|Even the Devil backed down from this guy|
Even given the “massacre” of the Democratic Party on Tuesday (of which less below), we don’t expect that anything will change with respect to fundamentals when the Republicans are in power. There still aren’t any political leaders with any kind of realistic vision or even idea of returning power to the people through capital ownership. Maybe that’s understandable. Daniel Webster, who pointed out in 1820 that “Power naturally and necessarily follows property,” was a Whig, not a Democrat or a Republican.
What we need is less party politics and more getting power to the people. To advance that, here’s what’s been happening in the Just Third Way movement this past week:
• Sales of CESJ’s latest “Paradigm Paper,” The Political Animal: Economic Justice and the Sovereignty of the Human Person, are doing well. The Political Animal, like all CESJ publications, is available in bulk at substantial savings. With the 20% discount applicable to bulk sales (i.e., ten or more copies of a single title), a full case of 50 is $400, plus shipping. Enquire at “publications [at] cesj [dot] org” for details and cost of shipping bulk/wholesale orders. Individual copies are available now on Amazon, and on Barnes and Noble. Please note: CESJ does not sell retail.
• This past Monday, the CESJ Core Group attended the Hubert Humphrey Fellows networking luncheon in Roslyn in Northern Virginia. The event attracted a great many people from other countries, all of whom are highly placed at home. The CESJ people, of course, sat at the “Economic Development” tables. Perhaps it was just the general atmosphere, but no one in the CESJ Core Group heard a single negative among the many people with whom we spoke — not even in response to the short lecture about the proper use of a central bank in financing development, and the necessity of having an elastic, asset-backed reserve currency as one of the cornerstones of sustainable economic development. A diplomat from Madagascar and an accountant from China were particularly interested in the money and credit position of the Just Third Way, and the diplomat mentioned that a good friend of his had just been appointed head of the country’s central bank, and should hear about the Just Third Way.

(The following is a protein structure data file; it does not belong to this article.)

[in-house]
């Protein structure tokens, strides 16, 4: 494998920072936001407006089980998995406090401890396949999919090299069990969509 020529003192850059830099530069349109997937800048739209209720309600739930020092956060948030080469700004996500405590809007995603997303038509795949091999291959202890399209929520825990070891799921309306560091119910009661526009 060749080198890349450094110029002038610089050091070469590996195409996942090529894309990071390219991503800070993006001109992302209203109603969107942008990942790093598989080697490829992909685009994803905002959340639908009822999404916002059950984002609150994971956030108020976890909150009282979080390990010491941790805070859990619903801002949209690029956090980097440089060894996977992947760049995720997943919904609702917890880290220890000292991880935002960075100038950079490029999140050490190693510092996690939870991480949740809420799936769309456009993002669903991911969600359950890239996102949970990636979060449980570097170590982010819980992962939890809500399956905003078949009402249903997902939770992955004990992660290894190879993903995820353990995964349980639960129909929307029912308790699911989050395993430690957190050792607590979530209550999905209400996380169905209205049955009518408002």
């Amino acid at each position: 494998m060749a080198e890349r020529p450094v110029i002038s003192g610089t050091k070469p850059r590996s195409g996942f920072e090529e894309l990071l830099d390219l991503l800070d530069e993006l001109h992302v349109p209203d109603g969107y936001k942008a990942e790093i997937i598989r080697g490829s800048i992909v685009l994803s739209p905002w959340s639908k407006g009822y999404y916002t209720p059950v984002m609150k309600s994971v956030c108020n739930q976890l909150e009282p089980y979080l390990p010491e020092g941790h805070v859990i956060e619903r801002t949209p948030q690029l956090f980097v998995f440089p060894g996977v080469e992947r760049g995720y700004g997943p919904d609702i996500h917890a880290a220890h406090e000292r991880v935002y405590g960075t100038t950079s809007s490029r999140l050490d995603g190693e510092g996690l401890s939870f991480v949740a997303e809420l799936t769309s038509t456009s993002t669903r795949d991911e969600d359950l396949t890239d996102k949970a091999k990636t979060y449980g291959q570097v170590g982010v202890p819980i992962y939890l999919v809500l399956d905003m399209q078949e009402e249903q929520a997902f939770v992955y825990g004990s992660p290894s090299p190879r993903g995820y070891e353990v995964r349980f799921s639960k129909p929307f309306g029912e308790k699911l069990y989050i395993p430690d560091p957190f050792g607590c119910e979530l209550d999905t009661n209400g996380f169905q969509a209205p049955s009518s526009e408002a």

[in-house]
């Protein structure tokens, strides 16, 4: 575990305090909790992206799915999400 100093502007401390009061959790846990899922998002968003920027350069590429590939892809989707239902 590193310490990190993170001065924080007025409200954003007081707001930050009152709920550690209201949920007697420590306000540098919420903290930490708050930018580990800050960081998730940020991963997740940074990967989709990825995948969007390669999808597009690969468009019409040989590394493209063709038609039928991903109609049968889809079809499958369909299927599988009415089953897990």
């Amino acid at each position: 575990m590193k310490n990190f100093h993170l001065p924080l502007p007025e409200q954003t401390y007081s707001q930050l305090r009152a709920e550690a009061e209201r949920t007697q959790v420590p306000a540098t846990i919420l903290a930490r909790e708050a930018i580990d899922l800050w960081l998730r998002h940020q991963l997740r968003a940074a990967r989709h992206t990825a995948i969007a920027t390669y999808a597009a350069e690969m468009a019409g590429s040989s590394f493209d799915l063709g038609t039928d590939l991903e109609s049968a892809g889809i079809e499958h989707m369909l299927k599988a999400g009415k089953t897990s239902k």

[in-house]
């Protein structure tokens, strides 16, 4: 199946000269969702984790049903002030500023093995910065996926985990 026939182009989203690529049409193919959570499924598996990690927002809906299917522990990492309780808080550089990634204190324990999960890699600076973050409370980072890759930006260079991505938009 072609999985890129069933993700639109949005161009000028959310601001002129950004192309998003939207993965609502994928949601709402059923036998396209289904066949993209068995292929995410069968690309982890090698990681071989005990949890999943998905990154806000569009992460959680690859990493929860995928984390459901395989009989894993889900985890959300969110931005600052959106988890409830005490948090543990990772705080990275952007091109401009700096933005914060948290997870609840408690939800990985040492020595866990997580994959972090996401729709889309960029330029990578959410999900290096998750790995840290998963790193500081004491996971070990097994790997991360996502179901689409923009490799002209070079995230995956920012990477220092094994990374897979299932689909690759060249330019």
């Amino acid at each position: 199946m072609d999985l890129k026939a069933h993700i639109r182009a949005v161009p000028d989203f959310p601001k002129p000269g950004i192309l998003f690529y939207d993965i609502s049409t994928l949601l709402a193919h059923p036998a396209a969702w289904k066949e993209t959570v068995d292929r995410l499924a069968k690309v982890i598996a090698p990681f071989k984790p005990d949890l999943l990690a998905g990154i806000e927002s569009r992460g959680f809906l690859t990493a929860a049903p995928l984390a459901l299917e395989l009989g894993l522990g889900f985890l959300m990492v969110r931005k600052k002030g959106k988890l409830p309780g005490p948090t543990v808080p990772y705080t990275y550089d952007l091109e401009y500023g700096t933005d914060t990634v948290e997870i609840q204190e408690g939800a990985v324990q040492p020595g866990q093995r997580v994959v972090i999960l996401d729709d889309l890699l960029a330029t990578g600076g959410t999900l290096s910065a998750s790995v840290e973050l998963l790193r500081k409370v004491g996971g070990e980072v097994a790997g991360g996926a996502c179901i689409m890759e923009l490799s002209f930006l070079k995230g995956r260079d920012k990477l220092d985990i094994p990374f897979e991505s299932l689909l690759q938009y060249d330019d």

• A paper on the business cycle being prepared by CESJ’s Director of Research for The American Journal of Economics and Sociology has passed the initial review by the editorial boards of both the Journal and CESJ. The reaction is that the paper represents a significant contribution to the understanding of binary economics. The “heart” of the paper is in place, and it should be ready soon for pre-publication distribution among a select group.
• On Tuesday, the CESJ Core Group had an extended telephone conversation with Dr. David L. Schindler, Dean emeritus of the Pontifical John Paul II Institute for Studies on Marriage and Family at the Catholic University of America in Washington, DC. While the initial conversation was only supposed to be a relatively short introduction, it lasted for 2½ hours. There were many points of congruence in our thinking, and Dr. Schindler expressed concern over many of the same issues as CESJ, e.g., understanding of the fundamentals of justice (even in law schools), academia’s focus on job training instead of education, the economic dependency of individuals and families on the State, and so on. A number of areas of possible collaboration were identified.